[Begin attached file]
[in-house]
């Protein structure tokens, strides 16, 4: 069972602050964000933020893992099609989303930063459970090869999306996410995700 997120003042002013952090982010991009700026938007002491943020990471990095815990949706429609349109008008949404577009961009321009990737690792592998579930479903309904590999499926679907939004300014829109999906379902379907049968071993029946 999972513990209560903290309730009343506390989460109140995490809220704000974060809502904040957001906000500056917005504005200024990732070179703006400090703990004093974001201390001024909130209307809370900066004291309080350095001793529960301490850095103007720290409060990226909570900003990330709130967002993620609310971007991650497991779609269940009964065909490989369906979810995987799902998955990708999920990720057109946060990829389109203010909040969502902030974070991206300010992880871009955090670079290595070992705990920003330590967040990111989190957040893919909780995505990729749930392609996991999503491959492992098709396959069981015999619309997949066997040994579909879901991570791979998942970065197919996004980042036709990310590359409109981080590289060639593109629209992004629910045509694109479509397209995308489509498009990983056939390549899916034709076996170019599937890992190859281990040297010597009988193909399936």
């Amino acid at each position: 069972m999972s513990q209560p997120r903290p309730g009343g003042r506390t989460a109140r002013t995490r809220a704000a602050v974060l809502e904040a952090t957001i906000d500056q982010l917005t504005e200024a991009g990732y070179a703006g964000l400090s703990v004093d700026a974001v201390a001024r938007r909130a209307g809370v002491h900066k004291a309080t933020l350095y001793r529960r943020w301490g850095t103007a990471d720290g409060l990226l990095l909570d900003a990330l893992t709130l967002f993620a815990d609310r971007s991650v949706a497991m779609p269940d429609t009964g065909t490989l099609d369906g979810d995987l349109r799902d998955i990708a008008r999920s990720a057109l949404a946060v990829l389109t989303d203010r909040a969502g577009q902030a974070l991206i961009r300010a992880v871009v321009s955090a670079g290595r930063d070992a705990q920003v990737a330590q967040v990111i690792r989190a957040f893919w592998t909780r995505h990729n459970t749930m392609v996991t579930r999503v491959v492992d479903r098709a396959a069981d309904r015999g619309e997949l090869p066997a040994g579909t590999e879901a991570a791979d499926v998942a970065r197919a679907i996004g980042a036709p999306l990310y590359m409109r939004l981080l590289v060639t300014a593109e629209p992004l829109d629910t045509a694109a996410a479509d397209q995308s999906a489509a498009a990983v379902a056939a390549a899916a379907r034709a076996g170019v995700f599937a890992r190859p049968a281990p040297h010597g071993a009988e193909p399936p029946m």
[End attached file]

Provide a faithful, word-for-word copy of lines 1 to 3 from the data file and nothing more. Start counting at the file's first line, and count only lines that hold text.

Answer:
[in-house]
């Protein structure tokens, strides 16, 4: 069972602050964000933020893992099609989303930063459970090869999306996410995700 997120003042002013952090982010991009700026938007002491943020990471990095815990949706429609349109008008949404577009961009321009990737690792592998579930479903309904590999499926679907939004300014829109999906379902379907049968071993029946 999972513990209560903290309730009343506390989460109140995490809220704000974060809502904040957001906000500056917005504005200024990732070179703006400090703990004093974001201390001024909130209307809370900066004291309080350095001793529960301490850095103007720290409060990226909570900003990330709130967002993620609310971007991650497991779609269940009964065909490989369906979810995987799902998955990708999920990720057109946060990829389109203010909040969502902030974070991206300010992880871009955090670079290595070992705990920003330590967040990111989190957040893919909780995505990729749930392609996991999503491959492992098709396959069981015999619309997949066997040994579909879901991570791979998942970065197919996004980042036709990310590359409109981080590289060639593109629209992004629910045509694109479509397209995308489509498009990983056939390549899916034709076996170019599937890992190859281990040297010597009988193909399936």
């Amino acid at each position: 069972m999972s513990q209560p997120r903290p309730g009343g003042r506390t989460a109140r002013t995490r809220a704000a602050v974060l809502e904040a952090t957001i906000d500056q982010l917005t504005e200024a991009g990732y070179a703006g964000l400090s703990v004093d700026a974001v201390a001024r938007r909130a209307g809370v002491h900066k004291a309080t933020l350095y001793r529960r943020w301490g850095t103007a990471d720290g409060l990226l990095l909570d900003a990330l893992t709130l967002f993620a815990d609310r971007s991650v949706a497991m779609p269940d429609t009964g065909t490989l099609d369906g979810d995987l349109r799902d998955i990708a008008r999920s990720a057109l949404a946060v990829l389109t989303d203010r909040a969502g577009q902030a974070l991206i961009r300010a992880v871009v321009s955090a670079g290595r930063d070992a705990q920003v990737a330590q967040v990111i690792r989190a957040f893919w592998t909780r995505h990729n459970t749930m392609v996991t579930r999503v491959v492992d479903r098709a396959a069981d309904r015999g619309e997949l090869p066997a040994g579909t590999e879901a991570a791979d499926v998942a970065r197919a679907i996004g980042a036709p999306l990310y590359m409109r939004l981080l590289v060639t300014a593109e629209p992004l829109d629910t045509a694109a996410a479509d397209q995308s999906a489509a498009a990983v379902a056939a390549a899916a379907r034709a076996g170019v995700f599937a890992r190859p049968a281990p040297h010597g071993a009988e193909p399936p029946m």